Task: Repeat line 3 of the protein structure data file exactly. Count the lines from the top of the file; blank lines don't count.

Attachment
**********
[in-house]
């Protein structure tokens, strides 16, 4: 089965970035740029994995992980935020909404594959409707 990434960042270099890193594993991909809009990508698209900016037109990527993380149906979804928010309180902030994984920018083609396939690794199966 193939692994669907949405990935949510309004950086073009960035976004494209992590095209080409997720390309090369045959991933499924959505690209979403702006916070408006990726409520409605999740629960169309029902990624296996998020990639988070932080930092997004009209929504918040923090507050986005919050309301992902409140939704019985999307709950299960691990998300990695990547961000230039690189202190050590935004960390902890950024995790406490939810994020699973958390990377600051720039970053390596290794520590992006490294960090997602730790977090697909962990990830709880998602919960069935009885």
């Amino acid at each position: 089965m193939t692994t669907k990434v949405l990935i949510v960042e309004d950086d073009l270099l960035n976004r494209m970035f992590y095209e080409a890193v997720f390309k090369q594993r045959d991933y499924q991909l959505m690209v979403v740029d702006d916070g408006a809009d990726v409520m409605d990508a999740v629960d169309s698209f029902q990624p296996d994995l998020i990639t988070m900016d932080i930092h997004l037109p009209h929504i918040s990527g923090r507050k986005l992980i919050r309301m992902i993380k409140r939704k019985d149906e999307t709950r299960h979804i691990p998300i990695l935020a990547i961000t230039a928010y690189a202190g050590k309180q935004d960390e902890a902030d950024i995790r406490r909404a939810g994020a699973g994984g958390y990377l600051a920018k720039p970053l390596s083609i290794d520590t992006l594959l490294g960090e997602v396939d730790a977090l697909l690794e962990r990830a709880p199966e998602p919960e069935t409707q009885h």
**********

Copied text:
């Amino acid at each position: 089965m193939t692994t669907k990434v949405l990935i949510v960042e309004d950086d073009l270099l960035n976004r494209m970035f992590y095209e080409a890193v997720f390309k090369q594993r045959d991933y499924q991909l959505m690209v979403v740029d702006d916070g408006a809009d990726v409520m409605d990508a999740v629960d169309s698209f029902q990624p296996d994995l998020i990639t988070m900016d932080i930092h997004l037109p009209h929504i918040s990527g923090r507050k986005l992980i919050r309301m992902i993380k409140r939704k019985d149906e999307t709950r299960h979804i691990p998300i990695l935020a990547i961000t230039a928010y690189a202190g050590k309180q935004d960390e902890a902030d950024i995790r406490r909404a939810g994020a699973g994984g958390y990377l600051a920018k720039p970053l390596s083609i290794d520590t992006l594959l490294g960090e997602v396939d730790a977090l697909l690794e962990r990830a709880p199966e998602p919960e069935t409707q009885h």